At every level, institutions and officials charged with ensuring the safety of children have failed. Lawmakers have ignored a federal mandate to add safeguards at the state level. Unions have resisted reforms. And administrators have pursued quiet settlements rather than public discipline.
This isn’t supposed to be happening.
A series of high-profile abuse cases and media investigations in the 1990s and 2000s put a spotlight on lax regulations by government officials at every level.
A few states, including Florida, Missouri and Oregon, instituted tough laws and regulations to crack down on abusive teachers and publicly report their names. Congress passed a law in December 2015 requiring states to ban school districts from secretly passing problem teachers to other jurisdictions or face losing federal funds. But 45 states have not instituted a ban.
None of those changes closed the gaping holes plaguing the nation’s teacher screening system. Inconsistencies in state background check rules and the lack of a government-run tracking system for serious teacher misconduct continue to hinder efforts to root out problem educators.
“I’m not against what’s been put into law,” said Charol Shakeshaft, a professor of educational leadership at Virginia Commonwealth University who has studied teacher misconduct. “It just isn’t much of a solution.”
The results of the unheeded calls for change have been tragic.
Although abusive teachers make up only a fraction of 1% of the nation’s teaching corps, USA TODAY found dozens of teachers who lost one job after being accused of abusive behavior and had no trouble getting hired somewhere else.
They include a New Jersey teacher who molested five elementary school students, an Oregon substitute teacher who reached under a table to touch a student’s genitals and an Illinois teacher who forced elementary students to eat food off his crotch. In each instance, the teacher had been disciplined for sexual misbehavior in a prior school district.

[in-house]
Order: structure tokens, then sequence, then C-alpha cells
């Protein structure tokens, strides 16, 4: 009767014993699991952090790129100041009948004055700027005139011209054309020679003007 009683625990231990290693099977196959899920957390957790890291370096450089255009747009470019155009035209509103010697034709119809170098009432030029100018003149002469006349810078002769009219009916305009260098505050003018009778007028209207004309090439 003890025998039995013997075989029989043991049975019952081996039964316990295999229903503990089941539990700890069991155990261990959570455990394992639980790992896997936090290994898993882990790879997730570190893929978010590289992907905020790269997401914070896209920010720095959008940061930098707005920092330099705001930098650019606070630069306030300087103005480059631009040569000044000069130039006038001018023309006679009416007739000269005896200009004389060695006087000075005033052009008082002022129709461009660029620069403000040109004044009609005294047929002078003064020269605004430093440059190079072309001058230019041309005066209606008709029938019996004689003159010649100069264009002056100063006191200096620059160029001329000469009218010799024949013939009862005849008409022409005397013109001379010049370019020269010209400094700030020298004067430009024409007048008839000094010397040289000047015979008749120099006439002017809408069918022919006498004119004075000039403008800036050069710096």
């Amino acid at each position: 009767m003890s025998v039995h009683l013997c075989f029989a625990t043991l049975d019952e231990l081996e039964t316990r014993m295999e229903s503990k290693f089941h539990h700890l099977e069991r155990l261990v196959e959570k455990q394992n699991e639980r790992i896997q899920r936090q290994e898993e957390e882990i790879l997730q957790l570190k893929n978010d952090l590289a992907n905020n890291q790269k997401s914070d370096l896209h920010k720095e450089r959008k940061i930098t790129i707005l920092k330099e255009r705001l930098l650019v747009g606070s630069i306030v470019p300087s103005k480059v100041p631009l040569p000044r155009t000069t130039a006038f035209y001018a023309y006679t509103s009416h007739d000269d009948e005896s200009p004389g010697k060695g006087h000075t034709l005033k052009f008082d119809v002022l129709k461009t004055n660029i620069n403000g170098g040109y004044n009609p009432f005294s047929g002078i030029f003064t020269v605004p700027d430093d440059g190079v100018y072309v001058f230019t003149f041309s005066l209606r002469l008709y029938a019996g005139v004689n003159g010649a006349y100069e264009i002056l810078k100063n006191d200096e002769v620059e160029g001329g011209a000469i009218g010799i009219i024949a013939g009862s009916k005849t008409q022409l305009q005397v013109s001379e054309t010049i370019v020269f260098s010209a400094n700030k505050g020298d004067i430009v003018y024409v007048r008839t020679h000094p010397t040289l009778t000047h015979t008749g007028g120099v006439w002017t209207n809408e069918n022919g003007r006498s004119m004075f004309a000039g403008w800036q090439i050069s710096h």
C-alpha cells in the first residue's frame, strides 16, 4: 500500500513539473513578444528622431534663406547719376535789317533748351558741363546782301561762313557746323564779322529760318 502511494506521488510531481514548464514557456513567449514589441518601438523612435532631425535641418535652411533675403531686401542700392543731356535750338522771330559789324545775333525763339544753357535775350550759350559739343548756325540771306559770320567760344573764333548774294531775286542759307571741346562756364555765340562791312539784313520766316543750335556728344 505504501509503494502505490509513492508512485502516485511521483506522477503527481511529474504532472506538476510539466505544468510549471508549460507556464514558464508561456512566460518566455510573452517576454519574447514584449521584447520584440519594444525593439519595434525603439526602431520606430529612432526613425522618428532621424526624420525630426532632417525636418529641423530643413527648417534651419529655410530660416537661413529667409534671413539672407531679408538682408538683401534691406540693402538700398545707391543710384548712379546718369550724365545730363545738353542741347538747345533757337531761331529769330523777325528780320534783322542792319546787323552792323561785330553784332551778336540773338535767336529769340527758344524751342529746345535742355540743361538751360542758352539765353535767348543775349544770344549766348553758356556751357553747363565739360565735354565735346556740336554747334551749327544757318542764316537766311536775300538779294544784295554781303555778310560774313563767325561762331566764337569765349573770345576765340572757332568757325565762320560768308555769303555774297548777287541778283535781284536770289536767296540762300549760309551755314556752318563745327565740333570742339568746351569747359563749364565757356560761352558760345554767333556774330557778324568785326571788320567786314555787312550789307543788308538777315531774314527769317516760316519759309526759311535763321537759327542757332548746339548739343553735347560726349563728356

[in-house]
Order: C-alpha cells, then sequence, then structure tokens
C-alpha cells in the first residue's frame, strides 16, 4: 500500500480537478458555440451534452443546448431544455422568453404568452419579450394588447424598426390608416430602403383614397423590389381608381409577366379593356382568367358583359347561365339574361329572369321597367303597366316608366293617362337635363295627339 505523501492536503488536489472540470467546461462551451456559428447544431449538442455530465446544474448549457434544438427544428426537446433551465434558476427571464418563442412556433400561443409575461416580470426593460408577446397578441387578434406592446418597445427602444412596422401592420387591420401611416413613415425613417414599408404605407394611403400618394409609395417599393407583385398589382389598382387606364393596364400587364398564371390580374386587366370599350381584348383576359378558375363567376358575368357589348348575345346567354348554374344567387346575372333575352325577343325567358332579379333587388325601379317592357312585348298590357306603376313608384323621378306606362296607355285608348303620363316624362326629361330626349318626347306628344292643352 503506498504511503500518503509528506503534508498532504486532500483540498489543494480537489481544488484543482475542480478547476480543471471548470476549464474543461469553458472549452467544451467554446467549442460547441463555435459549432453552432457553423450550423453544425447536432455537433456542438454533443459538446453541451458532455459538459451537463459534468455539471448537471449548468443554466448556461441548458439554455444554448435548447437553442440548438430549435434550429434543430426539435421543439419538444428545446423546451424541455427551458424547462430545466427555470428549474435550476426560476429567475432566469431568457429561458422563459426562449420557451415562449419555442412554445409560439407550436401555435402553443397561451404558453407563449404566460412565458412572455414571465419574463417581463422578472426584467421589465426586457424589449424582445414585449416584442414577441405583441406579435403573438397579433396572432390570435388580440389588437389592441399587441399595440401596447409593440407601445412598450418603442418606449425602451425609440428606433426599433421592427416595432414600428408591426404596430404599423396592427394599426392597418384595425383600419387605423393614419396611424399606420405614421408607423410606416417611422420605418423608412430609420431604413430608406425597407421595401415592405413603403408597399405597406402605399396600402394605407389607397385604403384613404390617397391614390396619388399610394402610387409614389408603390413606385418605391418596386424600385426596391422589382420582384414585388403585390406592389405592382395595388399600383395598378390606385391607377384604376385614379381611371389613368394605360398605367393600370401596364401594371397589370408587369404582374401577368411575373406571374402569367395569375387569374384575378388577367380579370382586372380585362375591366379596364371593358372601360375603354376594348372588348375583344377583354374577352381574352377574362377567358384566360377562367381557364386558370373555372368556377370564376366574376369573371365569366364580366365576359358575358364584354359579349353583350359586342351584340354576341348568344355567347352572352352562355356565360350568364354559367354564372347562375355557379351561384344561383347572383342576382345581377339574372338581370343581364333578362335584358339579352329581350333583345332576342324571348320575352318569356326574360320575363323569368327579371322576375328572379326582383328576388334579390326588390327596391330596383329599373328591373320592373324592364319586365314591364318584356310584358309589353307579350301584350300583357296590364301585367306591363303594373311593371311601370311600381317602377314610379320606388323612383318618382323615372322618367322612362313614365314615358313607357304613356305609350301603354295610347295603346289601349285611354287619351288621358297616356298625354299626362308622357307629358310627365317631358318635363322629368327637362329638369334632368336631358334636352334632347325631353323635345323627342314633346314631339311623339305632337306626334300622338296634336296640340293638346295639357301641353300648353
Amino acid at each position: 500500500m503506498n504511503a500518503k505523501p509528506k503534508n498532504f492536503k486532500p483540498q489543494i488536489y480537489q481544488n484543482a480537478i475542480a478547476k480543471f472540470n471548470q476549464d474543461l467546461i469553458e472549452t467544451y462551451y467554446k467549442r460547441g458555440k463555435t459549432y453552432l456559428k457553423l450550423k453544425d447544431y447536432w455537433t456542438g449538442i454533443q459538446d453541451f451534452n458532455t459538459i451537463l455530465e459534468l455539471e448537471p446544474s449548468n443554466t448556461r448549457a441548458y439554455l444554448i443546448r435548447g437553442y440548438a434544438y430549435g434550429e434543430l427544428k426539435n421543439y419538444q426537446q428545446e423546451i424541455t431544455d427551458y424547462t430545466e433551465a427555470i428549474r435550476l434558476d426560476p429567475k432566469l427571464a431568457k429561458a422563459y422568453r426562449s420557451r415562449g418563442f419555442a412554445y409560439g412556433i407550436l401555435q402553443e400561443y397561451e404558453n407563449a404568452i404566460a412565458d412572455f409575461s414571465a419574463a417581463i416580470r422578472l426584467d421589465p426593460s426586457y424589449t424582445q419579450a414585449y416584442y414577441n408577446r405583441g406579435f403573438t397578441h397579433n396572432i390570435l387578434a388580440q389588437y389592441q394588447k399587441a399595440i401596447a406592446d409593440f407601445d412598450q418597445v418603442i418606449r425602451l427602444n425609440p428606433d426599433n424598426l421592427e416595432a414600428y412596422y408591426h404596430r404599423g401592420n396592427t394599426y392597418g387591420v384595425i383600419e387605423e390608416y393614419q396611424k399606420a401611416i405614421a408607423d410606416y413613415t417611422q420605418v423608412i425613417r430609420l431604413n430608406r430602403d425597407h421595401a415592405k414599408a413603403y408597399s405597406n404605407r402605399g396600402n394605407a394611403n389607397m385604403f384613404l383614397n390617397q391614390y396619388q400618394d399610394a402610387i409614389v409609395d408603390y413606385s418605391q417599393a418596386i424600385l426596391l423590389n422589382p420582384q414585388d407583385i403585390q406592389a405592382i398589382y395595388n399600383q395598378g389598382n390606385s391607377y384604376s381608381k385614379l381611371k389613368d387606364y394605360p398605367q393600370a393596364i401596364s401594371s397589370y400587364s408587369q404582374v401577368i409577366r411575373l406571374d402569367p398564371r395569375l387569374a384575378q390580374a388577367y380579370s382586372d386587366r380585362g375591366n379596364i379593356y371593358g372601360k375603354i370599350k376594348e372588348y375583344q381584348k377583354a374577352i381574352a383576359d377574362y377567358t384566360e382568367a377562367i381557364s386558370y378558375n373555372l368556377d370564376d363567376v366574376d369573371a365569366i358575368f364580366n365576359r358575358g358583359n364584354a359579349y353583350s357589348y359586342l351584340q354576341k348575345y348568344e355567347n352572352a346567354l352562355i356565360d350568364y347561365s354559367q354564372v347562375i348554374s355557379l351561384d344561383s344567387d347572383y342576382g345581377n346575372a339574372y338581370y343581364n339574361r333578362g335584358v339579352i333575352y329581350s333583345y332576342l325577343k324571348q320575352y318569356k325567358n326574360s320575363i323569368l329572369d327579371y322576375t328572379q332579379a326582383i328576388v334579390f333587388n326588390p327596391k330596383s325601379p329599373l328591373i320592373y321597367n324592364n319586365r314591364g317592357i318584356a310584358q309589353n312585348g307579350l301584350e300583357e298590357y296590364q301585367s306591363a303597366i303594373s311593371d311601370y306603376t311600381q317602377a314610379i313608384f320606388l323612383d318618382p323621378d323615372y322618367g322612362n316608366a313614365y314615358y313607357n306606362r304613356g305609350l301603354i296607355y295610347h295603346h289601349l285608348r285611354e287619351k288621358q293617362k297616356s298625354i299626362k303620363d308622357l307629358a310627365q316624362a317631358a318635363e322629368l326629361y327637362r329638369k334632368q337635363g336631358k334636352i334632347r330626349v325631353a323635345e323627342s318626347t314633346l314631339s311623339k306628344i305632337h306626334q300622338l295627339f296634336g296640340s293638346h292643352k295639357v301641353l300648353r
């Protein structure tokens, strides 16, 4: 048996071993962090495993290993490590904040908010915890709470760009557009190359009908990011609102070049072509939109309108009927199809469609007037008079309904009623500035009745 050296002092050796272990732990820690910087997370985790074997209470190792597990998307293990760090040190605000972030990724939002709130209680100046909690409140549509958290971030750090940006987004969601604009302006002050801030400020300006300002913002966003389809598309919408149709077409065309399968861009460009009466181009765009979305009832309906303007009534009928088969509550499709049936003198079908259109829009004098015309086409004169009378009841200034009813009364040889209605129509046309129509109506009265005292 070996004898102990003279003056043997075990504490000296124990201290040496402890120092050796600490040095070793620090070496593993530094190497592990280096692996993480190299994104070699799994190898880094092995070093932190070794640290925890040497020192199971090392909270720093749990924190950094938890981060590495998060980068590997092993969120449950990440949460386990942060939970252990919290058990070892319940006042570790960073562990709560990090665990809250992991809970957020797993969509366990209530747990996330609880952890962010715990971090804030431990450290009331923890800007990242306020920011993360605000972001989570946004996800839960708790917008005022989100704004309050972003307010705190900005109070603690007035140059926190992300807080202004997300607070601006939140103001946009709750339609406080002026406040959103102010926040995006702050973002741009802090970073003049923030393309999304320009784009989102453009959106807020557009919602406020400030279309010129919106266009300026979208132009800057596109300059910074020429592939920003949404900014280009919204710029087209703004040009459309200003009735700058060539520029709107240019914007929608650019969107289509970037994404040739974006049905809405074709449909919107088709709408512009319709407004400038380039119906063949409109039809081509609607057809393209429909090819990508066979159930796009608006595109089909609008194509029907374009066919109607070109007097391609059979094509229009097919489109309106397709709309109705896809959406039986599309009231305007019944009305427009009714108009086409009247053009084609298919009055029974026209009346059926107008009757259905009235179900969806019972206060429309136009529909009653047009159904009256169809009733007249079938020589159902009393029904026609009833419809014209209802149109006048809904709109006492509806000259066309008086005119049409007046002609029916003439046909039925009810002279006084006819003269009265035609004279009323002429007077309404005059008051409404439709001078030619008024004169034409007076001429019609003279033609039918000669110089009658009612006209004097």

Those cases were among many identified as part of a two-year investigation by USA TODAY Network into flawed screening mechanisms that allow educators with troubled pasts to work with children again in public schools and private settings. A story published this year found that the only national system to track abusive teachers was riddled with problems that make it impossible to thoroughly screen teachers as they move from state to state and was missing thousands of names.
“It’s enraging when I read these cases about a teacher who has been well-known for abusing little children for over 20 years,” said Charles Hobson, a professor of business management at Indiana University Northwest who studies teacher misconduct. “And nobody — nobody — has picked the phone up and called Child Protective Services or the police. That’s crushing.”
Though passing the trash can be the most expeditious way for a school district to rid itself of a bad teacher — often helping avoid the cost of lawsuits or the burden of fighting teachers unions at termination hearings — the consequences for students can be devastating.
In an ongoing federal lawsuit, a former student testified that New Mexico elementary school teacher Gary Gregor repeatedly touched her legs in class and invited her to sleep in his bed with him. Gregor, who has denied the allegations in the civil suit, resigned from another school district where he was accused of engaging in similar behavior. He declined to comment due to the pending litigation.
“I was a little girl. I thought I could trust adults, right?” the former student said in a deposition. “I can’t trust anyone.”